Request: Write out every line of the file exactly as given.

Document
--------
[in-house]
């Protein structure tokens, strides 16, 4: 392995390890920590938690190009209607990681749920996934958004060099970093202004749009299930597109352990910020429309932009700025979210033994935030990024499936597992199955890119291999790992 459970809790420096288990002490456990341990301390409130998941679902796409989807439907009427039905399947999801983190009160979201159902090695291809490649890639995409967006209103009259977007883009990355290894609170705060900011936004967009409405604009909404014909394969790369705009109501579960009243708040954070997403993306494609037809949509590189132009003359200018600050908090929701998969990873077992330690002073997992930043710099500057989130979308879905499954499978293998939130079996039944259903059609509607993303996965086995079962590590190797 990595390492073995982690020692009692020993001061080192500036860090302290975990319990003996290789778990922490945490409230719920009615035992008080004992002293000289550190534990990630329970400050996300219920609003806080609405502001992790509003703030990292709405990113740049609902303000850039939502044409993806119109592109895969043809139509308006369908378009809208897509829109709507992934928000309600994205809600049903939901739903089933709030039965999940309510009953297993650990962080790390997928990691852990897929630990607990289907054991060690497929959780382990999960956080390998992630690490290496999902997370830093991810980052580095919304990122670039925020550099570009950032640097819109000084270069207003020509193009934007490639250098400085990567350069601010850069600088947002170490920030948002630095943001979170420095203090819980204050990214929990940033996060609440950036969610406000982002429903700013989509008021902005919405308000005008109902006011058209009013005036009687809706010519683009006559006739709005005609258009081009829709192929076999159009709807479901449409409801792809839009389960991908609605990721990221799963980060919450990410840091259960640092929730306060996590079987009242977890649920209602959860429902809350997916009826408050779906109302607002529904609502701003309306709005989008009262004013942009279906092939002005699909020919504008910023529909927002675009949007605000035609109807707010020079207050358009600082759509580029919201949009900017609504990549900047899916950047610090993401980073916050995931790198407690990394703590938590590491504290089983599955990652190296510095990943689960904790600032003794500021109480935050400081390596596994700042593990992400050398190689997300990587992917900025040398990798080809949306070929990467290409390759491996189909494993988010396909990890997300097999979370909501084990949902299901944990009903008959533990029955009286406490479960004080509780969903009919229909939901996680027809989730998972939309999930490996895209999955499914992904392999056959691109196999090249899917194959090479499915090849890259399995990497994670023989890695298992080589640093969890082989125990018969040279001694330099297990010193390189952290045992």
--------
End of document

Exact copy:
[in-house]
């Protein structure tokens, strides 16, 4: 392995390890920590938690190009209607990681749920996934958004060099970093202004749009299930597109352990910020429309932009700025979210033994935030990024499936597992199955890119291999790992 459970809790420096288990002490456990341990301390409130998941679902796409989807439907009427039905399947999801983190009160979201159902090695291809490649890639995409967006209103009259977007883009990355290894609170705060900011936004967009409405604009909404014909394969790369705009109501579960009243708040954070997403993306494609037809949509590189132009003359200018600050908090929701998969990873077992330690002073997992930043710099500057989130979308879905499954499978293998939130079996039944259903059609509607993303996965086995079962590590190797 990595390492073995982690020692009692020993001061080192500036860090302290975990319990003996290789778990922490945490409230719920009615035992008080004992002293000289550190534990990630329970400050996300219920609003806080609405502001992790509003703030990292709405990113740049609902303000850039939502044409993806119109592109895969043809139509308006369908378009809208897509829109709507992934928000309600994205809600049903939901739903089933709030039965999940309510009953297993650990962080790390997928990691852990897929630990607990289907054991060690497929959780382990999960956080390998992630690490290496999902997370830093991810980052580095919304990122670039925020550099570009950032640097819109000084270069207003020509193009934007490639250098400085990567350069601010850069600088947002170490920030948002630095943001979170420095203090819980204050990214929990940033996060609440950036969610406000982002429903700013989509008021902005919405308000005008109902006011058209009013005036009687809706010519683009006559006739709005005609258009081009829709192929076999159009709807479901449409409801792809839009389960991908609605990721990221799963980060919450990410840091259960640092929730306060996590079987009242977890649920209602959860429902809350997916009826408050779906109302607002529904609502701003309306709005989008009262004013942009279906092939002005699909020919504008910023529909927002675009949007605000035609109807707010020079207050358009600082759509580029919201949009900017609504990549900047899916950047610090993401980073916050995931790198407690990394703590938590590491504290089983599955990652190296510095990943689960904790600032003794500021109480935050400081390596596994700042593990992400050398190689997300990587992917900025040398990798080809949306070929990467290409390759491996189909494993988010396909990890997300097999979370909501084990949902299901944990009903008959533990029955009286406490479960004080509780969903009919229909939901996680027809989730998972939309999930490996895209999955499914992904392999056959691109196999090249899917194959090479499915090849890259399995990497994670023989890695298992080589640093969890082989125990018969040279001694330099297990010193390189952290045992």